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  • Writer's pictureCreimerman Product Team

Navigating the Path to South Korean Residency and Citizenship

South Korea, officially known as the Republic of Korea (ROK), stands as a beacon of economic success in East Asia. Boasting the 11th largest nominal GDP and the 14th largest GDP by purchasing power parity globally, South Korea is a developed nation with a high-income economy and holds a prominent position as the most industrialized member country of the OECD.

The country's thriving economy, driven by a highly skilled workforce and a robust educational system, has propelled it to the forefront of global economic players. However, challenges, particularly geopolitical tensions with North Korea, have occasionally impacted South Korea's financial markets.

For those considering a second residence or passport, South Korea emerges as an intriguing option with its Immigrant Investor Scheme for Public Business (IISPB) and Immigrant Investor Scheme for Real Estate (IISRE), offering a pathway to permanent residency and, eventually, citizenship.

Investing in South Korea: A Gateway to Residency

South Korea provides various avenues for obtaining residency, primarily through business-related investments. One can start a business, invest in an existing business, invest in real estate, or contribute to a government fund or development project.

Korean Permanent Residency Visa

To secure a South Korean investor visa, individuals need to invest 100 million Korean won (approximately US$80,375) in their own company. Alternatively, investing in someone else's company requires a higher investment of around 300 million Korean won (approximately US$241,000). The D-8 investor visa is granted to those investing in their small businesses, subject to demonstrating the business's viability during visa renewal.

Exploring Business Opportunities

South Korea does not have a direct citizenship-by-investment program, but investment activities can lead to permanent residency. Entrepreneurs can engage in a range of businesses, from high-tech innovations to lifestyle ventures, provided they meet financial criteria.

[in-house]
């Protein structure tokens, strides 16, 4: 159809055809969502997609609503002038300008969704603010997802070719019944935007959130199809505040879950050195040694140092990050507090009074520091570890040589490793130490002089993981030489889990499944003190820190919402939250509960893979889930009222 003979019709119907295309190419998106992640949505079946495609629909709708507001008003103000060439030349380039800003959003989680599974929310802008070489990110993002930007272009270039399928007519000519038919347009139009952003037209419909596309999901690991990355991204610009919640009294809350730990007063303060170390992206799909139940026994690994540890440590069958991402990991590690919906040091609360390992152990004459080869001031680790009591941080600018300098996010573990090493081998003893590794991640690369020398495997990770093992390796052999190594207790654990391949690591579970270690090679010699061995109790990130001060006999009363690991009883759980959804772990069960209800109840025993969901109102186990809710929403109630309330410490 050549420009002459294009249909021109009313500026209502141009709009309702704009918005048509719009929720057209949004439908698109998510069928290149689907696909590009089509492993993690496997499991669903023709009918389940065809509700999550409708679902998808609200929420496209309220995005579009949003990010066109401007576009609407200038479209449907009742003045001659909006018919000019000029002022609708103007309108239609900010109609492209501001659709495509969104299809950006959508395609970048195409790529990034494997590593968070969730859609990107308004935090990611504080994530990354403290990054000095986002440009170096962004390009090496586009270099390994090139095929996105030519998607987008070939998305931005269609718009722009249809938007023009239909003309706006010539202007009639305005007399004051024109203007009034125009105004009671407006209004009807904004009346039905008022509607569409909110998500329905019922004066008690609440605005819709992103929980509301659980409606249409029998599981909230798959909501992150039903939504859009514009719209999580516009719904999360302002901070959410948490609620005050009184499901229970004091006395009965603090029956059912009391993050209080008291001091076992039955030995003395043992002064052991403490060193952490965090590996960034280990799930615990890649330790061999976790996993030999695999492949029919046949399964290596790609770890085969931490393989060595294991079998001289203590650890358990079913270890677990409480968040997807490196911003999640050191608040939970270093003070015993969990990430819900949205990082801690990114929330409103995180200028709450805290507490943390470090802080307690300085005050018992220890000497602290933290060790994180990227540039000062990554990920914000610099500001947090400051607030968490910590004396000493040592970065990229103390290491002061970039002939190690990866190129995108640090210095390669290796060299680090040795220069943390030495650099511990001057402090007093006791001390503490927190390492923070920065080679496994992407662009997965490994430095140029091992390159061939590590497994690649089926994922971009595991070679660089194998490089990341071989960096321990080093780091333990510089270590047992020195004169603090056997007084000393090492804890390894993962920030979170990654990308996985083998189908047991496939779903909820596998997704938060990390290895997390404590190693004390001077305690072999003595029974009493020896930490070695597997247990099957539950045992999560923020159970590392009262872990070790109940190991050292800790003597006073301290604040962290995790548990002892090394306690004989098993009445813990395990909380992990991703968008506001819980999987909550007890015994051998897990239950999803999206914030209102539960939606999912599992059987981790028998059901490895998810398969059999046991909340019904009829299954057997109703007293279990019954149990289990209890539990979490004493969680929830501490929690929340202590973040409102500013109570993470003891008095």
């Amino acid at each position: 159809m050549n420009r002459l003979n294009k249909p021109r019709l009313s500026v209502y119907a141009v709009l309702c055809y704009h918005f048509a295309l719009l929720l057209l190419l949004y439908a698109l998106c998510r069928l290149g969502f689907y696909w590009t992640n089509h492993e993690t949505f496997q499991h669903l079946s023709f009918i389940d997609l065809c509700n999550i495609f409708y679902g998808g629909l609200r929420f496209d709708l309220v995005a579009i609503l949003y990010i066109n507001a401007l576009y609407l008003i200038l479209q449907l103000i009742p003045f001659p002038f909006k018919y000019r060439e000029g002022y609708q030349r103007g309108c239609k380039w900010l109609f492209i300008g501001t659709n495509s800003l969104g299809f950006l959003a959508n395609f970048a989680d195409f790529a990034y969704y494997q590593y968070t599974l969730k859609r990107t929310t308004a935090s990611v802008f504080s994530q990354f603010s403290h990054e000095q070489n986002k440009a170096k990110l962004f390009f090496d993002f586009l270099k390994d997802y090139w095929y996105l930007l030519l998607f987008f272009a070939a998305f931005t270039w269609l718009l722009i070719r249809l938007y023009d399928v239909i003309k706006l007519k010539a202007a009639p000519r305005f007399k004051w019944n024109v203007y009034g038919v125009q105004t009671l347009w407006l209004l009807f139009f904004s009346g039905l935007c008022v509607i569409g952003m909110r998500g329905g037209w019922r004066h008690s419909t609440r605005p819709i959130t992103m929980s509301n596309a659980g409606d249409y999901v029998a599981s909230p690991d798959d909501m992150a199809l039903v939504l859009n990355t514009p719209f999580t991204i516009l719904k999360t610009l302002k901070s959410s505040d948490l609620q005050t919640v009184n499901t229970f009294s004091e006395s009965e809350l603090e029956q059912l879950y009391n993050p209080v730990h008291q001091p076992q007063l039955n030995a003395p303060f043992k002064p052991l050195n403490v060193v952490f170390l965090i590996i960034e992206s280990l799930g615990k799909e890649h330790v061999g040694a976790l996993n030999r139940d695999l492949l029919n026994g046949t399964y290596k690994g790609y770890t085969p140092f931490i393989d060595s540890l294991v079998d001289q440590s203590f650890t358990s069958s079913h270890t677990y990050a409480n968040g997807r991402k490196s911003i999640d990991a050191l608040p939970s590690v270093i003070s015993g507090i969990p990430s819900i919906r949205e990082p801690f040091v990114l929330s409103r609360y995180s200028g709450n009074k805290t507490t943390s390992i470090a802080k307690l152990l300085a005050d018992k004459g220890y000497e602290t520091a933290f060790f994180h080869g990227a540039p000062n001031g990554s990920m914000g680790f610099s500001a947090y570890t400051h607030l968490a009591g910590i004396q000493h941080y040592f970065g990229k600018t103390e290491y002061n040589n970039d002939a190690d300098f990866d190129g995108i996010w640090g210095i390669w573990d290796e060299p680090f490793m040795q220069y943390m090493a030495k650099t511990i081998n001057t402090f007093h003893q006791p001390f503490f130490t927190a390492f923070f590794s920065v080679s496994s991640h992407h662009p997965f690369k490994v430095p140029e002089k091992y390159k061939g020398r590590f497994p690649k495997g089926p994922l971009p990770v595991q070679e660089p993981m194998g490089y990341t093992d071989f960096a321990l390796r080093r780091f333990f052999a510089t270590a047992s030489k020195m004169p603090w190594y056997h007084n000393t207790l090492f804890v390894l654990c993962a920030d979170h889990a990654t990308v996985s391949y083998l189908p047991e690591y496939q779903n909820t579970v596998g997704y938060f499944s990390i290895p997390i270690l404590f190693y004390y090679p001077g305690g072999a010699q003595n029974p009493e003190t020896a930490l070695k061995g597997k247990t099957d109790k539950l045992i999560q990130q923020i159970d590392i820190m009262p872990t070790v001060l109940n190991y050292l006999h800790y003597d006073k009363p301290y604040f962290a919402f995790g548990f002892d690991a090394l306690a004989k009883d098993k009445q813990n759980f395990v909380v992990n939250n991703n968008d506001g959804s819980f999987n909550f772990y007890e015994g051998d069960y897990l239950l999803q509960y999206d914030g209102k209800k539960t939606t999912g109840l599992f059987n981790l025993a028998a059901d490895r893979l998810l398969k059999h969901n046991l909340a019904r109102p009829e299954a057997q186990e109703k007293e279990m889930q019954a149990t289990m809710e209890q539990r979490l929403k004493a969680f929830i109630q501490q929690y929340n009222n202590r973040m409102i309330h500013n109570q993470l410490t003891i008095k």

Investors can also obtain a South Korean visa by working for a foreign investment company, demonstrating indispensable skills and owning at least 10% of the company's capital stocks, voting rights, or shares.

Path to Citizenship: A Five-Year Journey

While South Korea does not have a citizenship-by-investment program, it offers a naturalization process. Individuals can become naturalized Korean citizens through "general naturalization" after residing in the country for five consecutive years, spending at least 183 days each year in South Korea, and passing a test on Korean culture, history, and language proficiency.

Marriage to a South Korean national for at least two years provides an accelerated path to citizenship.

Dual Citizenship Considerations

South Korean citizenship is highly valued globally, offering visa-free travel to 190 destinations, including Schengen countries and the US. However, South Korea typically does not allow dual citizenship. Foreigners are required to renounce their existing citizenship(s) to become South Korean citizens.

Exceptions are made for "talented" foreigners who have made significant contributions to South Korea's development, allowing them to retain their original citizenship.

Immigrant Investor Schemes for Public Business and Real Estate

South Korea's Investor Visa program encompasses two principal classes of investment:

  • Principal Guaranteed and Interest-Free Investment: Involves investing in a public fund administered by the Korea Development Bank. The principal is returned after five years, with no interest paid during the interim.

  • Risk-based Investment: Encompasses investments in designated development projects in less-developed regions of the country, carrying both risk and potential returns.

  • Real Estate Investment: Allows investors to acquire qualifying real estate for at least KRW 1 billion (US$788,000 in June 2023), leading to temporary residency.

Program Benefits and Considerations

The South Korean Investor Visa program provides a path to citizenship in 5 to 6 years, with a minimum investment of KRW 300 million (about US$250,000). Notably, the program offers a short processing time of 20 days and requires minimal physical presence, with a yearly visit to South Korea.

Investors are attracted to South Korea for its safety, security, and opportunities for a higher quality of life. While the cost of a South Korea visa and the tax structure may be considered, the potential benefits, including a South Korean passport with access to numerous destinations, make it an enticing option for those seeking a second residence or citizenship.

While South Korea presents a compelling option for those seeking international mobility through its Immigrant Investor Schemes, it's essential to acknowledge that other countries offer Golden Visa programs with distinct benefits. These alternative programs may cater to different preferences and objectives, like Portugal, Greece or Malta.

If you want more information about Investment Abroad and its opportunities to develop business, contact us today! Below this article, you will find a link to set up a free ten-minute consultation with us to discuss your options further.

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